I was teaching King Lear today, which was hugely enjoyable. The group was talkative and quick to grasp the thornier conundrums (conundra?) raised by the play, though we didn't do much on the classic linguistic/poetical issues.
What we focused on was the kind of universe envisioned by the various characters. To some, it's a Epicurean-Lucretian-humanist world in which (as Edmund says) the stars and the gods do not intervene. To others, it's a humanist-individualist world in which individuals make their own way over the blasted, storm-tossed heath that is life. A third position is that duty, temporarily set aside by those who should understand it (Lear) is restored after its source has been recognised and atonement made. Poor Cordelia, who knows all along yet still dies.
You can understand why Shakespeare's successors hated it: Cordelia's death implies that - despite Noel Edmonds' weirdo claims - there isn't a system of cosmic justice. Bad things happen to good people. Good things happen to bad people, and God's not going to turn up and make everything right again. Hence Nahum Tate's version with the happy ending (you know him: he wrote 'While shepherds watched their flocks by night' to which we've all sung hilarious alternative words).
This leads to the final point, the one implied by the title of this post. The despairing lament is that we behave as badly as the time, which I take to mean the moral and social context. A general decay leads to individual dishonour. Perhaps this is why Liam Fox won't resign: why should he individually pay for a minor role in the wider social failure which sees bankers paid billions to turn us to beggars, politicians enrich themselves at our expense, youths take a violent short-cut to material riches?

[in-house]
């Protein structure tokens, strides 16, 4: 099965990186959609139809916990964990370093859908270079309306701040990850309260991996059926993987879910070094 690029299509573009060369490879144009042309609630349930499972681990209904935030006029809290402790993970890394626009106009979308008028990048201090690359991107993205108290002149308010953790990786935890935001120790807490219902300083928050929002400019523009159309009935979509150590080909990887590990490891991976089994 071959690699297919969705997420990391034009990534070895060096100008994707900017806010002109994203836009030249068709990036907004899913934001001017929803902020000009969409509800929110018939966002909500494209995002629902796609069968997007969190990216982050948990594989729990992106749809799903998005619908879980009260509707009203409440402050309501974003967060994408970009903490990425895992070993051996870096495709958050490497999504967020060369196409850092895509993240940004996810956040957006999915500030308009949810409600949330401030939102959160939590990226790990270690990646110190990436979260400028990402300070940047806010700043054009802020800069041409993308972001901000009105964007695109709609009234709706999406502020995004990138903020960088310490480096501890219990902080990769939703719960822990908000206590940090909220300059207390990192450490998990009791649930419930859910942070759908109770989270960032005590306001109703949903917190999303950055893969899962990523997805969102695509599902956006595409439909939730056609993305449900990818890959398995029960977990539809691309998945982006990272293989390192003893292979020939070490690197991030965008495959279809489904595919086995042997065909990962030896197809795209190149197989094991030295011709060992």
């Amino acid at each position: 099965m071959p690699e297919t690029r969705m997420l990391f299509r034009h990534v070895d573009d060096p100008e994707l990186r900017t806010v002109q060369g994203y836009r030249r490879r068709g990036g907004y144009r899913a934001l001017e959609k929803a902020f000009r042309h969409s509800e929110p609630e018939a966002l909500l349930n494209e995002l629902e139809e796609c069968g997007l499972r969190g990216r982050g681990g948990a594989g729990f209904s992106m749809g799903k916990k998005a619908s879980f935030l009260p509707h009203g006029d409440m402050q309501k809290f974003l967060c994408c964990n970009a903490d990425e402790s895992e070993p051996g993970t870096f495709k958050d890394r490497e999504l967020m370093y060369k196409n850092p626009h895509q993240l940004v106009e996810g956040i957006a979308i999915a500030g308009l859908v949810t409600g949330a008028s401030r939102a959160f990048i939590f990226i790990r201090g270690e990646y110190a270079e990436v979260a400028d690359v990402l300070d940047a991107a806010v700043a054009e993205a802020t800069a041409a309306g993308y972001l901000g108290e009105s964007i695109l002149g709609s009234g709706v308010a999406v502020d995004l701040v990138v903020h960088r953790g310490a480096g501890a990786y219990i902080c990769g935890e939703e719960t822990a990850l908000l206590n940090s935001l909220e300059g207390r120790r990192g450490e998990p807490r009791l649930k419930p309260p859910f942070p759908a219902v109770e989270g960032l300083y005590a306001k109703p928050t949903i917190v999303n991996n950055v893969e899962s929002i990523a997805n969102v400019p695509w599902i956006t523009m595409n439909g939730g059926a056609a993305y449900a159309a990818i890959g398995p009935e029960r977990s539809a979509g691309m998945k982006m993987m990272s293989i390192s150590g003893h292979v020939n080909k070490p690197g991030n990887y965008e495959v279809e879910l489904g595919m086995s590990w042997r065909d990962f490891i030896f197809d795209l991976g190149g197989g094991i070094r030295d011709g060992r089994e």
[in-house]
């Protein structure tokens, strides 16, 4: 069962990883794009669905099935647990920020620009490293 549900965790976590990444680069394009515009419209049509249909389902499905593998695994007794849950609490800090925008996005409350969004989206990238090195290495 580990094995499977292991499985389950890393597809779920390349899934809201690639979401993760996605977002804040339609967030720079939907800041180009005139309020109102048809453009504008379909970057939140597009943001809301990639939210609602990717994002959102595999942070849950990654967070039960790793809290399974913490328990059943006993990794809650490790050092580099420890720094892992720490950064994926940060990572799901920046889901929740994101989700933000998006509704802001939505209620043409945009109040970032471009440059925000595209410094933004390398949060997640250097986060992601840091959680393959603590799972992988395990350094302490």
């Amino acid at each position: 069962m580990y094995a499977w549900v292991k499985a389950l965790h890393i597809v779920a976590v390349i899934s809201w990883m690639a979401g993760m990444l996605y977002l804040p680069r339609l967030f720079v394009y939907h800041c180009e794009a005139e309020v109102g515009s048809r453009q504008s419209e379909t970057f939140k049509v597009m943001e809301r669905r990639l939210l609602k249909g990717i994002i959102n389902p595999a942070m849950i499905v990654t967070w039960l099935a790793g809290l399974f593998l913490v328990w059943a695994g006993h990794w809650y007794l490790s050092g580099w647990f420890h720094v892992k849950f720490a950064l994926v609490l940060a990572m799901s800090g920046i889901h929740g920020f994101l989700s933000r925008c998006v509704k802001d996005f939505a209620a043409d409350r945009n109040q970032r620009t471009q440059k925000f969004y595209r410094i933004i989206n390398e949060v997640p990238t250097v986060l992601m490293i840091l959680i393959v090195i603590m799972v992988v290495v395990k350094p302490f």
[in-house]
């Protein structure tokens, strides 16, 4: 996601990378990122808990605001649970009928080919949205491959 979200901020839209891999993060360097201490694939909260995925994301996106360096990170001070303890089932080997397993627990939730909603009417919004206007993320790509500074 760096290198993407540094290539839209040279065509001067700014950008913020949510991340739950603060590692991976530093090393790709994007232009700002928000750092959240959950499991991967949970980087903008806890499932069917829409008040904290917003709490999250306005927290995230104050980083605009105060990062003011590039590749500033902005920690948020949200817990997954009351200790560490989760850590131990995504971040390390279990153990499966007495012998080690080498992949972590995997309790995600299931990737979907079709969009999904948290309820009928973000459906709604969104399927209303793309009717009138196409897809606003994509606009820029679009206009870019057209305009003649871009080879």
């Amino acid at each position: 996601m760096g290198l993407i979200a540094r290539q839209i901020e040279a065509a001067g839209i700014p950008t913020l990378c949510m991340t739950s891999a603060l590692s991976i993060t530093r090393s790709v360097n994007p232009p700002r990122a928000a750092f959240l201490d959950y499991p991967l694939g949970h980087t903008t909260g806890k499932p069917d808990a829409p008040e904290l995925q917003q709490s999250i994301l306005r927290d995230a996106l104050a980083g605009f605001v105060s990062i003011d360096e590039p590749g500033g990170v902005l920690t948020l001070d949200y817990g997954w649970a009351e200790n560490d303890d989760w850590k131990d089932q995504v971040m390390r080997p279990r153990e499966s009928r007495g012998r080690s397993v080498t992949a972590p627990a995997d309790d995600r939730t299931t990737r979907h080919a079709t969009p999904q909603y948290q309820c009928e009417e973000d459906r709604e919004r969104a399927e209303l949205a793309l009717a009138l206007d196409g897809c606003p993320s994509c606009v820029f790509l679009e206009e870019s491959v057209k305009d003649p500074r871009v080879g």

It's a seductive view, and a common one: the basis of Conservatism is that without restraint, humans will always tend towards selfish individualism, and that the last-age-but-one was Golden. I don't subscribe to it myself, despite the occasionally Eeyore-ish pronouncements you might see here. I tend to think - anarchistically - that removed from hegemonic control, most people are altruistic: just look at the nicer bits of the web, where public data analysis is performed by thousands of geeks, where technical help is always a Tweet away. But I do think that the corrosive effect of the Tories' hatred of government per se has led to corruption on an individual level and on the level of the political class. Like Lear, they take the prestige and the private advantages while publicly decrying the notion of government as a duty and as a public good. Arriving with all the advantages of private wealth and social capital (the same goes for Berlusconi), they can only conceive of government as either oppressing them or enriching them: those of us who have benefitted from the state (education, healthcare etc.) have very different relationships with it. We're Edgar and the Fool - and we're being locked out onto the blasted heath for good.
See? Shakespeare's still got a lot to say, kids!